The suspensions have all been served--except Alex Rodriguez, who is still serving his--and all those players who were suspended must be struggling without their chemical boosts, right? Well...not exactly. The "stars" that were caught are still thriving. Those caught from the fringes have not fared so well.
Ryan Braun was (besides A-Rod) perhaps the biggest star brought down by the
witch hunt investigation. His involvement really angered a lot of people because his denial and defense cost a guy his job the year before. Fair enough. But what about his performance this year without (we assume) his chemical dependency?
Braun's OPS thus far is .952 despite chronic problems with a thumb. That OPS is ahead of his career total and he is slugging like he did in 2011 and 2012. My guess is that he could have stayed off the stuff and done just as well as on it.
Then there is Nelson Cruz. Cruz is fitting nicely in the Orioles' lineup. His current OPS is .941, more than 100 points ahead of his career average and (to this point) his highest since 2010. I guess he didn't need that stuff either.
Everth Cabrera's OPS of .725 is 49 points than his career average. His current slugging percentage is the highest of his career. His fielding is as good as ever, if not better. He still doesn't walk enough, but hey, the chemists never said the stuff would make you more patient.
Jhonny Peralta was off to a really slow start, but even so, his OPS is eleven points higher than his career average. And he is coming around nicely with a 1.340 OPS over his last seven games. His defense at short has been good as well.
So far, if we assume that all these players are now off any performance enhancers, it appears they never needed any to begin with.
Antonio Bastardo might be a different case. According to his pitching data, he has lost a mile per hour off his fastball and his strikeout rate is down from 9.99 per nine last year to 9.00 this year. His FIP is at 4.99, which is pretty bad and his walk rate is way up. But his fastball velocity and strikeout rates have decreased every year since 2010. So is this a guy losing his stuff without the juice, or a guy losing his stuff due to the natural scheme of physiology?
Other than Bastardo, which had to be an awful last name to grow up with, the "stars" that were caught by the scandal are showing that they can thrive post scandal. The players really hurt by the whole thing were the fringe guys.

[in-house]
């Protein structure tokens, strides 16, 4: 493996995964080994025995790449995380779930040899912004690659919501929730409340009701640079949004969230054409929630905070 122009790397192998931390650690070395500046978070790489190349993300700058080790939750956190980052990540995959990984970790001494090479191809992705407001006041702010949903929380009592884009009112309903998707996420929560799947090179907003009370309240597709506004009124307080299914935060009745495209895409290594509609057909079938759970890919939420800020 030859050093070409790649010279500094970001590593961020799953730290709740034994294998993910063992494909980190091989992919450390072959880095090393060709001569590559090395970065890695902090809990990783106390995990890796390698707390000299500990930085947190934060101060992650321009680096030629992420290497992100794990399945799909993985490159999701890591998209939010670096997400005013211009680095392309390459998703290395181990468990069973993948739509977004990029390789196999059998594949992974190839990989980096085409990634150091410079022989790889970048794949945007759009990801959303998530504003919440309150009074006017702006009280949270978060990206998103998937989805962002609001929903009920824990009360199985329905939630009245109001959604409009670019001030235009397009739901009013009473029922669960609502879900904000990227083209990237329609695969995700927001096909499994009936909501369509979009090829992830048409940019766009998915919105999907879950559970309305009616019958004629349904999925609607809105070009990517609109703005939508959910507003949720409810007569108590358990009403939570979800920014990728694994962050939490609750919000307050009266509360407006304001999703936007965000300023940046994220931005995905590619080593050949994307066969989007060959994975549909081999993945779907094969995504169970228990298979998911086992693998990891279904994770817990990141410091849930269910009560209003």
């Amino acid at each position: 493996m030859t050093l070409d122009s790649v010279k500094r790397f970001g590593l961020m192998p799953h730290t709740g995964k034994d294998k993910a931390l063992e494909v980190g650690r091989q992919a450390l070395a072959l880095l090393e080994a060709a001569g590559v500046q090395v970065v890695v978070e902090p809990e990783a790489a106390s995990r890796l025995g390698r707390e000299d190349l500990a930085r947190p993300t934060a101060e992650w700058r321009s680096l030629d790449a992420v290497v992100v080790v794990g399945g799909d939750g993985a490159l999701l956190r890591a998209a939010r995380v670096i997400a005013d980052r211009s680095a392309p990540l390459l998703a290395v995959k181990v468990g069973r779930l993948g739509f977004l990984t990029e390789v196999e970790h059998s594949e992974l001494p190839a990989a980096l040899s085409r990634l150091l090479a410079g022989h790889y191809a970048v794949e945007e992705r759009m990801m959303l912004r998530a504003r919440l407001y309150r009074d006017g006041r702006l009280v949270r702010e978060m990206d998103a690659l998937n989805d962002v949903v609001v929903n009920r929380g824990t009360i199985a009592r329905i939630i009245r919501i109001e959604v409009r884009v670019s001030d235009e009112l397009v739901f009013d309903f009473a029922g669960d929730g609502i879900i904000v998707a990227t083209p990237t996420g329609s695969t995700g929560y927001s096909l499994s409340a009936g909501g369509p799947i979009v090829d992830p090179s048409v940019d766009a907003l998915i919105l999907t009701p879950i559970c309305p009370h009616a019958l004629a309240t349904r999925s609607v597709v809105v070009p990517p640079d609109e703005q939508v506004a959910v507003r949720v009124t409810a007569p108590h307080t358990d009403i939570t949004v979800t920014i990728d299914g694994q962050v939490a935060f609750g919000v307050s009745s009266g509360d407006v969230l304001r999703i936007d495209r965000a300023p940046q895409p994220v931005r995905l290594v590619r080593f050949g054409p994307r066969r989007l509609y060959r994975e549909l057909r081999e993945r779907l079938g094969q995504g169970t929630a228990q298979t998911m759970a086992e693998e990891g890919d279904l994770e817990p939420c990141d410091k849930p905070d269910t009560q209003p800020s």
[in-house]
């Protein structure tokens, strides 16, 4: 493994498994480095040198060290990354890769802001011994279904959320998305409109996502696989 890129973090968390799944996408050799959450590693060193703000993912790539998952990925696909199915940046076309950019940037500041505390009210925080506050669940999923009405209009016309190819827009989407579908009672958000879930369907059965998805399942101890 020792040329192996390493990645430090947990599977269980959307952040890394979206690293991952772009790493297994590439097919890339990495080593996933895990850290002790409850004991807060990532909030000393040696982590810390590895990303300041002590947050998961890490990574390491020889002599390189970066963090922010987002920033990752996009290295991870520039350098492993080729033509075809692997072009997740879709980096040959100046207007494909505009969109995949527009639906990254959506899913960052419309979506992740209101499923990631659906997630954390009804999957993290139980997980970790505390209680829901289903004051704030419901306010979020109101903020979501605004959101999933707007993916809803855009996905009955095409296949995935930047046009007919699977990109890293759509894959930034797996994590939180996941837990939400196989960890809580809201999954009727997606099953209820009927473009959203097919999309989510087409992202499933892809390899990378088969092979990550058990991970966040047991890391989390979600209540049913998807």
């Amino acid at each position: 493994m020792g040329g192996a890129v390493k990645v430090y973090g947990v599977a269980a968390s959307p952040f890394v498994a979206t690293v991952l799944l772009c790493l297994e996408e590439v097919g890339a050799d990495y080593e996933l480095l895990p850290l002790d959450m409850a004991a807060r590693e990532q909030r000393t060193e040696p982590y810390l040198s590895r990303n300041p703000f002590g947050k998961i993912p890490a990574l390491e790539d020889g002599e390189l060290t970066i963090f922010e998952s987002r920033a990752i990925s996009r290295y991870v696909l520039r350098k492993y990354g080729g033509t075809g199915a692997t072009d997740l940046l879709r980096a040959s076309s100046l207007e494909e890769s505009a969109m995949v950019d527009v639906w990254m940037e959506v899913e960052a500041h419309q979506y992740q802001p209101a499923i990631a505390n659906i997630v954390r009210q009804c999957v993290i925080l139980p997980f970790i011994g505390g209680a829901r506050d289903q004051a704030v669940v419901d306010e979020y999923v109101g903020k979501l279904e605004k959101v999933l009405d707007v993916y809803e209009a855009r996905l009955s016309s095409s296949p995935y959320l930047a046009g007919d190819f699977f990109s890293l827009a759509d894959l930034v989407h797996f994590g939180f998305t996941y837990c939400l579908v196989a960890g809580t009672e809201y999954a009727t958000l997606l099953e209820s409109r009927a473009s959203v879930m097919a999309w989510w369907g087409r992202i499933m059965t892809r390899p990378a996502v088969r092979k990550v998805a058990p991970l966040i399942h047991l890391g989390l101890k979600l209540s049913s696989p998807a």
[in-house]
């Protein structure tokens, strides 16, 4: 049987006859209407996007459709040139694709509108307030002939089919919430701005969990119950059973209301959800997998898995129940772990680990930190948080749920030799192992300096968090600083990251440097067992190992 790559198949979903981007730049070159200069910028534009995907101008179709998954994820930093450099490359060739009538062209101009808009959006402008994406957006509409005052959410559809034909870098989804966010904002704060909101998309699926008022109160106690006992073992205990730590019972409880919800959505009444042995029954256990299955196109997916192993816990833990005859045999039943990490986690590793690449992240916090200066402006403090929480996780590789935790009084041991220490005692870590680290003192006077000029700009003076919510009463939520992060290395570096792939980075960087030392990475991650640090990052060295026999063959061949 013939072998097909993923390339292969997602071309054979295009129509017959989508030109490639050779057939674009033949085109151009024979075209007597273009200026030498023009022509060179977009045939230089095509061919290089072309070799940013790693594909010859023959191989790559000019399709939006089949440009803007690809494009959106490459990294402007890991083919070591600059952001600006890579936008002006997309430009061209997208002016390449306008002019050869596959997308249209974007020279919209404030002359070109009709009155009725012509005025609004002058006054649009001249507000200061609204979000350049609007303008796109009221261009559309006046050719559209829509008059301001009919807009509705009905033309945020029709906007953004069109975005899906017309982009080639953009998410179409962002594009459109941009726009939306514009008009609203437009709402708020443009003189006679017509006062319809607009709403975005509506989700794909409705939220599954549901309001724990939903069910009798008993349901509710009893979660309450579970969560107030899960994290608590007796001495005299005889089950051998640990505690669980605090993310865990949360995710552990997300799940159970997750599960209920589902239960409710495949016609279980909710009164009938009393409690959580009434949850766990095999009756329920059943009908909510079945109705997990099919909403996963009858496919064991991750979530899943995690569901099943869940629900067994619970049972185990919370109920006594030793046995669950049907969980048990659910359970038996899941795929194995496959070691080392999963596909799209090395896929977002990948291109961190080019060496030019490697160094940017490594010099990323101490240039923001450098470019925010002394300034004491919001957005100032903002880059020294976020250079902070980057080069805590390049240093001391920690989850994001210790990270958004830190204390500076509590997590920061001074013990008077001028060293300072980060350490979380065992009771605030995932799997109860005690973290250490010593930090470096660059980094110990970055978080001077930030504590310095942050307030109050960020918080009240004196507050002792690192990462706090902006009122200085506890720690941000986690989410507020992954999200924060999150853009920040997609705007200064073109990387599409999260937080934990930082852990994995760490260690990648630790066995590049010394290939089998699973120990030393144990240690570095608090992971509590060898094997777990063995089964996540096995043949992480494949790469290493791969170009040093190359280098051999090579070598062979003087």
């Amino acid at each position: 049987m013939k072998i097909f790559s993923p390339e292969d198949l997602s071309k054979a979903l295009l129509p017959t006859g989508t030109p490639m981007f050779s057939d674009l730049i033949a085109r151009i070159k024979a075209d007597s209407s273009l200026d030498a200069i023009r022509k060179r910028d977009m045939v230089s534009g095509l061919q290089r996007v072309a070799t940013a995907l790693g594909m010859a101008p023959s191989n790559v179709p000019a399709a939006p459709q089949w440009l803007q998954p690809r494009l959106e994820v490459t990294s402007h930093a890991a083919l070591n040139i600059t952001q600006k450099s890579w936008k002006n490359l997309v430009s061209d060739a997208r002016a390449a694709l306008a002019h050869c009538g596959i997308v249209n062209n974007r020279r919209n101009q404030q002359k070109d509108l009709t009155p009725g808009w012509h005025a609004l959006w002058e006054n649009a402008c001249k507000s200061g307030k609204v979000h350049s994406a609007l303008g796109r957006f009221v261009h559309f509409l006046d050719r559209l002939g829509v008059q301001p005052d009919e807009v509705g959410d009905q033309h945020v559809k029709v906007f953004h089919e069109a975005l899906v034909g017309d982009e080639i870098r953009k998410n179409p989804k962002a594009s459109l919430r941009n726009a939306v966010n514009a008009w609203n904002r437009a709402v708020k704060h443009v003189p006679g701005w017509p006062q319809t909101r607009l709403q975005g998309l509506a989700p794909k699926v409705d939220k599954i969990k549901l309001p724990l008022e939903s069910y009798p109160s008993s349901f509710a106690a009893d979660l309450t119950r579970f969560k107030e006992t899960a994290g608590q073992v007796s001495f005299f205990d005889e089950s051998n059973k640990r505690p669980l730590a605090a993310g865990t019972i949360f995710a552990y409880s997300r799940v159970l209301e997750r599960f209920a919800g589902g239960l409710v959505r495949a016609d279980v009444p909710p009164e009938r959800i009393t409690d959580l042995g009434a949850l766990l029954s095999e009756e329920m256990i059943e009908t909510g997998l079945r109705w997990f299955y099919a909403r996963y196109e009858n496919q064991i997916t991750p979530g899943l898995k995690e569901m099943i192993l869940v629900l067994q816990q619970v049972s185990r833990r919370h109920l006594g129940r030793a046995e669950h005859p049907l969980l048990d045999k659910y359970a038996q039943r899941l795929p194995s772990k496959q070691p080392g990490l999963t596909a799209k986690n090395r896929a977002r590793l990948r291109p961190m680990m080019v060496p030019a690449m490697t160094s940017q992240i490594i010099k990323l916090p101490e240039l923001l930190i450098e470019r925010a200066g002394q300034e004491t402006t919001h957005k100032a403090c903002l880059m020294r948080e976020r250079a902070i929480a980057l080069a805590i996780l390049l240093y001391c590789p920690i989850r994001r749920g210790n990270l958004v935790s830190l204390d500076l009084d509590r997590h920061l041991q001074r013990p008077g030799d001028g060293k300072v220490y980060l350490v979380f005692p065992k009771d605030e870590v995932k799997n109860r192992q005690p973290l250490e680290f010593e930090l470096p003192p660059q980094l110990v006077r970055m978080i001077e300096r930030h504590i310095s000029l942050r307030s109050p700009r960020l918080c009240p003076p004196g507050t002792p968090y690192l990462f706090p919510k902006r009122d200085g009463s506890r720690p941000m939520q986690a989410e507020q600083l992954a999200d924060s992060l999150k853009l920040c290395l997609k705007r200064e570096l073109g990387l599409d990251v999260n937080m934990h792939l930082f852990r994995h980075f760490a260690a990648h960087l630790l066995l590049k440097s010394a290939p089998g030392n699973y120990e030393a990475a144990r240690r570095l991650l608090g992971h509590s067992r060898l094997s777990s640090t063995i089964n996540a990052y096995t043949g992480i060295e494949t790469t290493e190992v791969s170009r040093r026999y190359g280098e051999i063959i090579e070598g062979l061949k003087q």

Two are in the minors, Jesus Montero and Cesar Puello. Montero is off to a fine start with the bat. I don't think the forty pounds he gained before Spring Training were a result of less juice in his system. Perhaps he was just lazy. Puello has struggled thus far to get going in his minor league start.
Francisco Cervelli won the backup catcher gig with the Yankees with a great spring. But he hurt himself (again) and is currently on the 60-day DL.
The rest seem to be out of baseball. Jordany Valdespin, Fernando Martinez, Sergio Escalona, Fautino de los Santos and Jordan Norberto all have no 2014 stats anywhere in the Majors or the Minors.
It should be noted that besides Braun, all of these players are Hispanic and the majority of them from the Dominican Republic. The latter is a mess that MLB created by the pressure of getting out of that depressed country for the promise of a paycheck playing baseball.
I am not excusing these players. They were caught with their shorts around their ankles. We can debate how MLB obtained the information. But the truth here is that good players are good players with or without so-called performance enhancers and those who have not made it yet in the Majors as established players have a lot more to lose and usually do in these kinds of scandals. To be sure, we still have a small sample size this year and we'll check in with these smudged players at the end of the season.